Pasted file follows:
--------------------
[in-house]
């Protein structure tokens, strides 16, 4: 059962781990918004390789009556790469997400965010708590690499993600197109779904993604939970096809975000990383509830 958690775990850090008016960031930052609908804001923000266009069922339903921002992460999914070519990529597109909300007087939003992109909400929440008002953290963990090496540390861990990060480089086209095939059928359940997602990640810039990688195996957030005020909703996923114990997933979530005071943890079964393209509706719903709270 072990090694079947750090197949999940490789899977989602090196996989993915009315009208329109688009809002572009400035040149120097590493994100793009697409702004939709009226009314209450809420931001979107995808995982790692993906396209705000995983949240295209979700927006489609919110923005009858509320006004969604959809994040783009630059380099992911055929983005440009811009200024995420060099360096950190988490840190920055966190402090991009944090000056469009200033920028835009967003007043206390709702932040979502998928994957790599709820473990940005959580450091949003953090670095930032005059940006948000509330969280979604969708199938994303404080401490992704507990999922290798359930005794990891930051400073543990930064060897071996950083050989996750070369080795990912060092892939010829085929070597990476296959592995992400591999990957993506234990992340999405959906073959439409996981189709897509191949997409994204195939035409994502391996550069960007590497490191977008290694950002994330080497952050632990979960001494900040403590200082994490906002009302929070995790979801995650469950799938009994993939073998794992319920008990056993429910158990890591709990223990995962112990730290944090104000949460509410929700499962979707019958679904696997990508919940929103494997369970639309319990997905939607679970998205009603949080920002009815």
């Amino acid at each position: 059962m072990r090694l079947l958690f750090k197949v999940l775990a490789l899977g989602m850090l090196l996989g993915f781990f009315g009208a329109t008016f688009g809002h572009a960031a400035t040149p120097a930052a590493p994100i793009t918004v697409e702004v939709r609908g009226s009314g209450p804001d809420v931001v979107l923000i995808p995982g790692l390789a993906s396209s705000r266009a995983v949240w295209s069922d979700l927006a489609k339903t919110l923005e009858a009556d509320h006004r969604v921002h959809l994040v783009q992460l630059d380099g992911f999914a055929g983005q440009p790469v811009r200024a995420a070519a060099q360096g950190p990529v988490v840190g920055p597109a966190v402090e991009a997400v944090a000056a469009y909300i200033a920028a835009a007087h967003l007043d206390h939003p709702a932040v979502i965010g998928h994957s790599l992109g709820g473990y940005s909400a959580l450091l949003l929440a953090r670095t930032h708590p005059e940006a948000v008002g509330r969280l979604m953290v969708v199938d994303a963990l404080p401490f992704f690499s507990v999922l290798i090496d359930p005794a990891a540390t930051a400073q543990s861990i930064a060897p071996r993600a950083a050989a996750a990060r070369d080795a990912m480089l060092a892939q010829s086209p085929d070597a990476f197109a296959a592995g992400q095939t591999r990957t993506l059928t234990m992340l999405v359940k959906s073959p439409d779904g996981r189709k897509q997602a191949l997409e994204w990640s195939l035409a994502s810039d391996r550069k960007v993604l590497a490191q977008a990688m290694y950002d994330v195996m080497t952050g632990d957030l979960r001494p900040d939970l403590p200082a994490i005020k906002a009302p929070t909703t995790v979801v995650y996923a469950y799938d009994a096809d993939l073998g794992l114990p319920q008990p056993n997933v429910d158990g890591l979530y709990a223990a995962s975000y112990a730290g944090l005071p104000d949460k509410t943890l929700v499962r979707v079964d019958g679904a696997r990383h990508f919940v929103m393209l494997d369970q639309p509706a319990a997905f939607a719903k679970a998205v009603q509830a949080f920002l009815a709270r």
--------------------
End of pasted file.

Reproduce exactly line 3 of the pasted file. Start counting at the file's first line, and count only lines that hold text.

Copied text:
């Amino acid at each position: 059962m072990r090694l079947l958690f750090k197949v999940l775990a490789l899977g989602m850090l090196l996989g993915f781990f009315g009208a329109t008016f688009g809002h572009a960031a400035t040149p120097a930052a590493p994100i793009t918004v697409e702004v939709r609908g009226s009314g209450p804001d809420v931001v979107l923000i995808p995982g790692l390789a993906s396209s705000r266009a995983v949240w295209s069922d979700l927006a489609k339903t919110l923005e009858a009556d509320h006004r969604v921002h959809l994040v783009q992460l630059d380099g992911f999914a055929g983005q440009p790469v811009r200024a995420a070519a060099q360096g950190p990529v988490v840190g920055p597109a966190v402090e991009a997400v944090a000056a469009y909300i200033a920028a835009a007087h967003l007043d206390h939003p709702a932040v979502i965010g998928h994957s790599l992109g709820g473990y940005s909400a959580l450091l949003l929440a953090r670095t930032h708590p005059e940006a948000v008002g509330r969280l979604m953290v969708v199938d994303a963990l404080p401490f992704f690499s507990v999922l290798i090496d359930p005794a990891a540390t930051a400073q543990s861990i930064a060897p071996r993600a950083a050989a996750a990060r070369d080795a990912m480089l060092a892939q010829s086209p085929d070597a990476f197109a296959a592995g992400q095939t591999r990957t993506l059928t234990m992340l999405v359940k959906s073959p439409d779904g996981r189709k897509q997602a191949l997409e994204w990640s195939l035409a994502s810039d391996r550069k960007v993604l590497a490191q977008a990688m290694y950002d994330v195996m080497t952050g632990d957030l979960r001494p900040d939970l403590p200082a994490i005020k906002a009302p929070t909703t995790v979801v995650y996923a469950y799938d009994a096809d993939l073998g794992l114990p319920q008990p056993n997933v429910d158990g890591l979530y709990a223990a995962s975000y112990a730290g944090l005071p104000d949460k509410t943890l929700v499962r979707v079964d019958g679904a696997r990383h990508f919940v929103m393209l494997d369970q639309p509706a319990a997905f939607a719903k679970a998205v009603q509830a949080f920002l009815a709270r």